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Subject: Re: [boost] [type_traits] Modularization proposal
From: Stephen Kelly (hello_at_[hidden])
Date: 2014-09-17 10:08:04

Andrey Semashev wrote:

>> 1) Why does mplcore exist? Why is its content not in core?
> Because it has a distinct set of functionality which may not be needed
> by a Core user.

Pick any two things in core. One of them might be needed by some user of it
while the other is not.

> Merging MPL.Core with Core would make Core heavier and
> add more dependencies to it, which contradicts its incentive.

... or it could consume those dependencies (or at least be in the same repo
and the same modularized release tarball) and really be core.

>> 4) Why is static_assert not part of core? What is the value of it being
>> seprate?
> Frankly, I would merge it with Assert or Config, although I did not
> analyze reports to see the consequences. In any case, it's a leaf
> library, so it doesn't add much.

What do you think the term 'leaf' means?

What the separation 'adds' is extra/different/separate things you need to
have/get before you can use a higher-level library.

>> 5) What if core actually contained 'core stuff'? What if core contained
>> 'toolchain normalization' (such as static_assert emulation, a
>> BOOST_STATIC_CONSTANT macro, etc) and facilities essential (ie, core) to
>> the rest of boost?
> The problem is that the set of "essential facilities" differ from one
> Boost library to another. Some only needs Config, other need stuff
> from Core and Preprocessor, third require MPL, TypeTraits and Utility.


> The solution is to make multiple such fundamental libs, each
> implementing its part of common functionality and having minimal
> dependencies.

Leading to the apparent 'ideal' of one class per library.

An alternative solution would be to group the (small amount of) fundamental
stuff together in one repo/library. That's at least what QtCore does, for
example. It doesn't matter if two classes within it are technically
unrelated. The suggestion is providing a one-stop-shop (download tarball or
repo) for the core stuff which between 60 and 88 of the libraries in boost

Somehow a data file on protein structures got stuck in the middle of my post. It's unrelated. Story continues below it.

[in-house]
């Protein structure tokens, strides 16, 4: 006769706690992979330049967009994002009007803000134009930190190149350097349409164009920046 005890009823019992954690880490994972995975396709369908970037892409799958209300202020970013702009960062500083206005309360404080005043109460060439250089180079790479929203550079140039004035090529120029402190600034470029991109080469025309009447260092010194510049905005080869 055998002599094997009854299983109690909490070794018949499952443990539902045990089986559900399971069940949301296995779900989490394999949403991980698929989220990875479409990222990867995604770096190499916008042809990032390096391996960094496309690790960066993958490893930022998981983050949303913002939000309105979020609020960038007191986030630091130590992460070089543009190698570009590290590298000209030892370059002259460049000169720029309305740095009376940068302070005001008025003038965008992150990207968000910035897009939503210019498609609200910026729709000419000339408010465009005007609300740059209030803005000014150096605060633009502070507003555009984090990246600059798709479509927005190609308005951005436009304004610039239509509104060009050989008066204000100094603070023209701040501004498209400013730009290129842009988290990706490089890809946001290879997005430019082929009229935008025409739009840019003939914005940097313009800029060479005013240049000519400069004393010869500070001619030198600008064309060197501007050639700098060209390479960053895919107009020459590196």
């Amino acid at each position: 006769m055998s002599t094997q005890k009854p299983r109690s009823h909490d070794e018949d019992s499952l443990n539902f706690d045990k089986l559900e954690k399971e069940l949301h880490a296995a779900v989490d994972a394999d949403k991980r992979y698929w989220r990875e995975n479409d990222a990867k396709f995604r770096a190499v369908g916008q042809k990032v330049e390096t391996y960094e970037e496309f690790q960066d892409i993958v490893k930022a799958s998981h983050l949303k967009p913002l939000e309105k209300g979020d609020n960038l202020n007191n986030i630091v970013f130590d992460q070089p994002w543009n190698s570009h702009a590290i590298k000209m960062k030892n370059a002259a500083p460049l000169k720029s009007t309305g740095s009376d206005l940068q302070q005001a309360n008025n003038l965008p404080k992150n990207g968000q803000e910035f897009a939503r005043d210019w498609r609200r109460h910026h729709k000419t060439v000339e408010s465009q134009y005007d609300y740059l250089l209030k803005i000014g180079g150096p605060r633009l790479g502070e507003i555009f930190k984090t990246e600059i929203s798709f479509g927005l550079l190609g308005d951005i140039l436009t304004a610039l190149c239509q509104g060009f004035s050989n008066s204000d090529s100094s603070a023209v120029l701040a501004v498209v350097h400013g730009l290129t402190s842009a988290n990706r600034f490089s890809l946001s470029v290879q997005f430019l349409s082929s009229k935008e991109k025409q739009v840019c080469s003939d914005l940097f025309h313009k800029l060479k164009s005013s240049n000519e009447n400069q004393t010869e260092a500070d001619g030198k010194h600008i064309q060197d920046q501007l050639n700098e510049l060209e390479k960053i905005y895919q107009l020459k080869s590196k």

use, because it is 'core'.

Then the challenge is balance between keeping it small enough and keeping it
relevant enough (by actually having core stuff in it).

>> 6) What if core was bigger? What if using boost library Foo only required
>> me to download/install boost core and a *small* handful of other
>> *independent* (not interdependent, as most of boost is now) dependencies
>> in order to use it? This trend of creating tens of tiny 1/2/3 file
>> "libraries" and "sublibs" runs/sprints against that kind of scenario.
> This would be a step towards monolithic Boost.

No, not really. It would be analysis of what the core stuff is, and then
grouping that core stuff together. A dependency on Boost.Core should not be
a problem and should provide core stuff. Boost.Core should be designed so
that that is true.

[Aside: current boost is not much less monolithic than it was in svn. It's
released/downloadable monolithically]

> What if my library only
> needs BOOST_ASSERT? Do I have to pull half of MPL and TypeTraits along
> in this "bigger core"?

Yes. You as a developer would install boost-core.git or boost-core.tar.gz
and then you would develop mylib, whatever it is.

A user could download/install boost-core.tar.gz and mylib.tar.gz instead of
boost-mplcore.tar.gz, boost-static_assert.tar.gz and boost-assert.tar.gz
before getting to mylib.tar.gz.

Very little depends on only one of these 'low level' libraries.

> As I see it, the problem with the current state is not the amount of
> core libraries but the unnecessary transitive dependencies they
> impose. It's not a problem to download Core and MPL.Core separately,
> as long as these libs don't require much themselves (like Utility or
> TypeTraits, for example).

Similarly, if they don't require much themselves (and if most dependers use
both of them), it's not a problem to combine them.



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